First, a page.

News broke across the ‘net over the past day or so that there is a verifiable, serious security threat under Mac OS X 10.3 (Panther) involving Safari (or any other web browser) and the Help viewer application.

What’s going on is that Mac OS X maps different “helper applications” to handle different protocols as you surf around the internet. A ‘net address that begins with http:// is handled by Safari (or your default web browser), an address that begins with ftp:// is handled by the Finder’s built-in FTP, and so on.

By default, the help:// protocol is handed off to Apple’s Help application, which (no big surprise here) is a viewer for documentation for OS X applications. Some documentation is stored locally on your hard drive, but Apple wanted to make it easy for updates to the documentation to be added, so Help also has the ability to fetch documents over the ‘net — essentially, it’s a stripped-down web browser. And that’s where the vulnerability kicks in.

While Safari has built-in controls to prevent malicious attacks, the Help viewer does not. It is able to run scripts that are fed to it, and can do so with the full user permissions of whichever user is logged in to the machine at the moment.

In this rather disturbing example of the exploit, the web page makes a help:// call, which launches the Help application. Help is then directed to an Applescript which is fed the terminal command ‘du‘ (disk usage, I believe), which presents a scrolling list of all the files on your hard drive inside a terminal window. Now, this is just an example, so it’s harmless — but if the Applescript or the terminal command had been more malicious in nature, some serious damage could have been done.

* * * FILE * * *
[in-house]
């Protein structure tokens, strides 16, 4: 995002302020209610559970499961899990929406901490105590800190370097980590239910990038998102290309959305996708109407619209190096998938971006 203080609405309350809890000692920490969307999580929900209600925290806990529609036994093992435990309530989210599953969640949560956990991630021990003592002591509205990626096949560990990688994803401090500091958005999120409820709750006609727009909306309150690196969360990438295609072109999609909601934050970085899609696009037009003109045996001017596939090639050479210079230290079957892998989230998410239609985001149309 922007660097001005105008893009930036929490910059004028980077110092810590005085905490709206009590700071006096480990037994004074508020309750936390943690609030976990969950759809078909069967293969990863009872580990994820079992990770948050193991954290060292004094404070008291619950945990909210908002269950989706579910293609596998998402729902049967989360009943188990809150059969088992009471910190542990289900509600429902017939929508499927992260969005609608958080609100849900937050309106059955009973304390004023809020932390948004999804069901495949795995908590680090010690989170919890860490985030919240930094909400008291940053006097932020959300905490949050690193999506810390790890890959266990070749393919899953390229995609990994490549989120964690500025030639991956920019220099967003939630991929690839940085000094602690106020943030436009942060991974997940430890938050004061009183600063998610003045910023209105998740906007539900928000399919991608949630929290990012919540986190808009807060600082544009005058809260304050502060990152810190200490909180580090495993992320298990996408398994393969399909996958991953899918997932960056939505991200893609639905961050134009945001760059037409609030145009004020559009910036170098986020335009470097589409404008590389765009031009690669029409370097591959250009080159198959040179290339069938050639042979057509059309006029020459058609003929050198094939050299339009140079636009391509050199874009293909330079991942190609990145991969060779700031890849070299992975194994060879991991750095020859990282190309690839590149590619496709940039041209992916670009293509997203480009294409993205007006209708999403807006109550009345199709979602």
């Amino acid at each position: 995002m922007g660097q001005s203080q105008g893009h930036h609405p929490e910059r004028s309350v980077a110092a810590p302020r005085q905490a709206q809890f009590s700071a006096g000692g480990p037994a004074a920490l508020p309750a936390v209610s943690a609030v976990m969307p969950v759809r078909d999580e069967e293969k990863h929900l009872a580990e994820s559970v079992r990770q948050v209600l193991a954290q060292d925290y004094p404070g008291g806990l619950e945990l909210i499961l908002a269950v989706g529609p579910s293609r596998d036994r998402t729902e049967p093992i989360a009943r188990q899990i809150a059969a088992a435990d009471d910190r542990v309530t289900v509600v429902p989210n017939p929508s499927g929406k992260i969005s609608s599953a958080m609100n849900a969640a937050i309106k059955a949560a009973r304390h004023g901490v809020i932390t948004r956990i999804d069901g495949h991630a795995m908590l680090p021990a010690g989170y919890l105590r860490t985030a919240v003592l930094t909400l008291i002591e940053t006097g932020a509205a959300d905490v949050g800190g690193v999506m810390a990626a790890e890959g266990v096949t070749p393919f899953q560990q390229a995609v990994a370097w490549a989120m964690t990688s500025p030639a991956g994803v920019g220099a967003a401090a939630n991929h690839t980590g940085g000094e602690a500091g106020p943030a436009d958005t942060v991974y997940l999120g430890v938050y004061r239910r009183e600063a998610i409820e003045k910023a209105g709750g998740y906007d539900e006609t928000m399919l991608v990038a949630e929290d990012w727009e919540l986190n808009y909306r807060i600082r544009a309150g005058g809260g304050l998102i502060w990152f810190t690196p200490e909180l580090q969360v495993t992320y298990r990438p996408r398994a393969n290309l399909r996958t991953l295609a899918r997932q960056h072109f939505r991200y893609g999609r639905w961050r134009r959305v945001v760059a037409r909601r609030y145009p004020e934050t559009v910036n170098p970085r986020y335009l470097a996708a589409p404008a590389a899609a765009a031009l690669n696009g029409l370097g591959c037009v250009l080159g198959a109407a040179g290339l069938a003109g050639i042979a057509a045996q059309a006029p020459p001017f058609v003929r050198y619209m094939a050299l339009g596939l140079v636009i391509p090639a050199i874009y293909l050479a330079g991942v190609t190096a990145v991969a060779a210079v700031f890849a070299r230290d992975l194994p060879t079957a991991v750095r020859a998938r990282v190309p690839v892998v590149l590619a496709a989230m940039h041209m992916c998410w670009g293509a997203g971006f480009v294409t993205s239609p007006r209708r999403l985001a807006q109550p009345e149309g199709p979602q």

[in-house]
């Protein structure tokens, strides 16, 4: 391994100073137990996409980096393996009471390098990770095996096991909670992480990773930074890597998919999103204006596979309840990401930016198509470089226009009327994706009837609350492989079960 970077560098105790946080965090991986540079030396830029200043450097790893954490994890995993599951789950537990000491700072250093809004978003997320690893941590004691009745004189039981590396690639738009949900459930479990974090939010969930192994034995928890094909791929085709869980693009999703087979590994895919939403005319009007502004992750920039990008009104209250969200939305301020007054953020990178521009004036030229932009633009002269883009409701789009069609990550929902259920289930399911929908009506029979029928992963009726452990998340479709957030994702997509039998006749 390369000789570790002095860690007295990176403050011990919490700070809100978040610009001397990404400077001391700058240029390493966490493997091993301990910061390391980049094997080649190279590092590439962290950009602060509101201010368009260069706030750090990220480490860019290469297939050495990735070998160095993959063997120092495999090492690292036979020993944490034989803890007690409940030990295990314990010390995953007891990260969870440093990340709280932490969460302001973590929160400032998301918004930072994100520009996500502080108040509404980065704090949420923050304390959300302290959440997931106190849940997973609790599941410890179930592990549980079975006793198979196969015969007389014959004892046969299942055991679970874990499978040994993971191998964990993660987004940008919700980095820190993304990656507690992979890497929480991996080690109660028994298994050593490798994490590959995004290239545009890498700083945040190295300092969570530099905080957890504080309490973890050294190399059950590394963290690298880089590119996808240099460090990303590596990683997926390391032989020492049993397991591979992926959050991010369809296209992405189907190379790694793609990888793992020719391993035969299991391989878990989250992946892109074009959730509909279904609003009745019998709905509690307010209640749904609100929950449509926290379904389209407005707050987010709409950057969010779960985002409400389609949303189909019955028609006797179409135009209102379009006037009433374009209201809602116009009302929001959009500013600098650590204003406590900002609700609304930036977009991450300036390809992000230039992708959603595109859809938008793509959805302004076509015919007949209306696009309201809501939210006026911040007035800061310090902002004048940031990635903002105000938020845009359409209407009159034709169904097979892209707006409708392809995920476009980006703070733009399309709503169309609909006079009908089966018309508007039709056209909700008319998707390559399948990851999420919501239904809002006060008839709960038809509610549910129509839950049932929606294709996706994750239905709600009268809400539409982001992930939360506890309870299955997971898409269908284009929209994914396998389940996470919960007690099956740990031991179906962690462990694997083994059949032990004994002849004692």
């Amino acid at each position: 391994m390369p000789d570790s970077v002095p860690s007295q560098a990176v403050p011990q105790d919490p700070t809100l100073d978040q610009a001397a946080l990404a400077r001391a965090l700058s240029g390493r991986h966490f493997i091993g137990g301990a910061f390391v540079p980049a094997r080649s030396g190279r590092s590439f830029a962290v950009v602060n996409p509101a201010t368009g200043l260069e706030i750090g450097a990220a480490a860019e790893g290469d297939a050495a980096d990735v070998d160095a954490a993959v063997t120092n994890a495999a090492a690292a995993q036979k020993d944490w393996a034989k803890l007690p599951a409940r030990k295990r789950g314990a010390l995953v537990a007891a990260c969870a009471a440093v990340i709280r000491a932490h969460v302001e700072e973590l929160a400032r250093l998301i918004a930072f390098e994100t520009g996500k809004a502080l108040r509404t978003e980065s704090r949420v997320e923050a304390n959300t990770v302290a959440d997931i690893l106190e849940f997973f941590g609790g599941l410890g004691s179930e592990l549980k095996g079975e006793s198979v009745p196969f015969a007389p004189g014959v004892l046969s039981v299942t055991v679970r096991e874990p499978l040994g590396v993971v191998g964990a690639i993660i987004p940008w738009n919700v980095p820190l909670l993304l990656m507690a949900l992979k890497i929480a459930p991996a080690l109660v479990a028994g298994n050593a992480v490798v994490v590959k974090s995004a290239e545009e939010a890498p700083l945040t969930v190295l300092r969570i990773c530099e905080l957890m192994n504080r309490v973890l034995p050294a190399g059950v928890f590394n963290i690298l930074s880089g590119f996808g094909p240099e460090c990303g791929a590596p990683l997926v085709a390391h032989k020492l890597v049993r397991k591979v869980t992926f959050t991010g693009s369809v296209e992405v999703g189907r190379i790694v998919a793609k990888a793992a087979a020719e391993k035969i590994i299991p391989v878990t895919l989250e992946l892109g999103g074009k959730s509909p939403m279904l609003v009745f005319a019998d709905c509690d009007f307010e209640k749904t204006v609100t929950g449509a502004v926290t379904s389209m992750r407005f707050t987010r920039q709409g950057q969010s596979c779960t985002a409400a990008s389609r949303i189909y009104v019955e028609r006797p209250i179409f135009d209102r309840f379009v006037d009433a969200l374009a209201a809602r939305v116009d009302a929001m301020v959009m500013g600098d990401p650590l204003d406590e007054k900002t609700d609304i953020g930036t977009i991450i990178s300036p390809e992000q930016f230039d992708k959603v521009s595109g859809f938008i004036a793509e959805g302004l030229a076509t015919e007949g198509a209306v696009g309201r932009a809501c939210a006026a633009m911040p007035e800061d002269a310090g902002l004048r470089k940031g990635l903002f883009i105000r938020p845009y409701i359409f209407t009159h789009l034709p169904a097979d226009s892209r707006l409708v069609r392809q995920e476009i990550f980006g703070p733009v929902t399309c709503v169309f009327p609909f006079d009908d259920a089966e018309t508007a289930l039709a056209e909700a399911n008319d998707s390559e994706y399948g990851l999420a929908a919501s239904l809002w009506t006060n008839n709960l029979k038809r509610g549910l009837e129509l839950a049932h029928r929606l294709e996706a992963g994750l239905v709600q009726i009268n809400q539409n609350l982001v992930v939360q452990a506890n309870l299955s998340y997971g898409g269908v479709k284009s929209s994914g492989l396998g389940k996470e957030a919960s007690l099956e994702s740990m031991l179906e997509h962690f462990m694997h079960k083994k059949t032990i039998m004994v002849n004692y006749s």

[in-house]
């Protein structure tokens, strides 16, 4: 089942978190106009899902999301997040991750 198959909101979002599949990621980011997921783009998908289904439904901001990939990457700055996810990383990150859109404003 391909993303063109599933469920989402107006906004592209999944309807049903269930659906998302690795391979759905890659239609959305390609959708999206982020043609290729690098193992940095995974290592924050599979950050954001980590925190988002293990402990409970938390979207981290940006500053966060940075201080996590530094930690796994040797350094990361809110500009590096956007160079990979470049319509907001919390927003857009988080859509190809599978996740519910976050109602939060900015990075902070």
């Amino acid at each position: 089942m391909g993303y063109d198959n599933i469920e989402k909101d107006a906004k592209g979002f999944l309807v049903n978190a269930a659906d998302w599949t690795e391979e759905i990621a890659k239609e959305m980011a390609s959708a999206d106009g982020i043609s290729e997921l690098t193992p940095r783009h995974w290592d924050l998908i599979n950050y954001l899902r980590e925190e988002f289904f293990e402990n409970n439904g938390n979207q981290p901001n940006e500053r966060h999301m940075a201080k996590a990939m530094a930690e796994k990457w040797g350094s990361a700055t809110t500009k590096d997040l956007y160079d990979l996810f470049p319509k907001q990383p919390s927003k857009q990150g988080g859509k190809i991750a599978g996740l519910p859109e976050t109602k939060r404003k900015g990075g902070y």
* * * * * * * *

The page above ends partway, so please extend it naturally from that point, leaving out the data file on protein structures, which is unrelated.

Luckily, the fix for this is quite simple:

  1. In Safari, go to Safari > Preferences…. In the “General” settings pane, uncheck “Open ‘safe’ files after downloading.”
  2. Download and install the ~~More Internet Preference Pane~~ [RCDefaultApp preference pane]{.underline}.
  3. Open your System Preferences (Apple Menu > System Preferences…) and go to the ~~More Internet~~ RCDefaultApp{.underline} preference pane (it should be at the very bottom of the System Preferences window).
  4. Scroll down the protocol list and click on the ‘help’ protocol, then ~~change that to an application other than Safari or Help — many people are recommending changing it to the Chess game application, as it’s harmless and will provide a distinct visual clue that something has happened~~ [set it to ‘\<disabled>’. Do the same for the ‘disk’ and ‘disks’ protcols]{.underline}.
  5. There is no step 5. You’re done!

(via lots and lots of people)

Update: John Gruber recommends another application for the same approach, as MoreInternet doesn’t show the disk:// and disks:// protocols that can also be used for this attack.

iTunes: “Coda” by Webley, Jason from the album Only Just Beginning (2004, 10:10).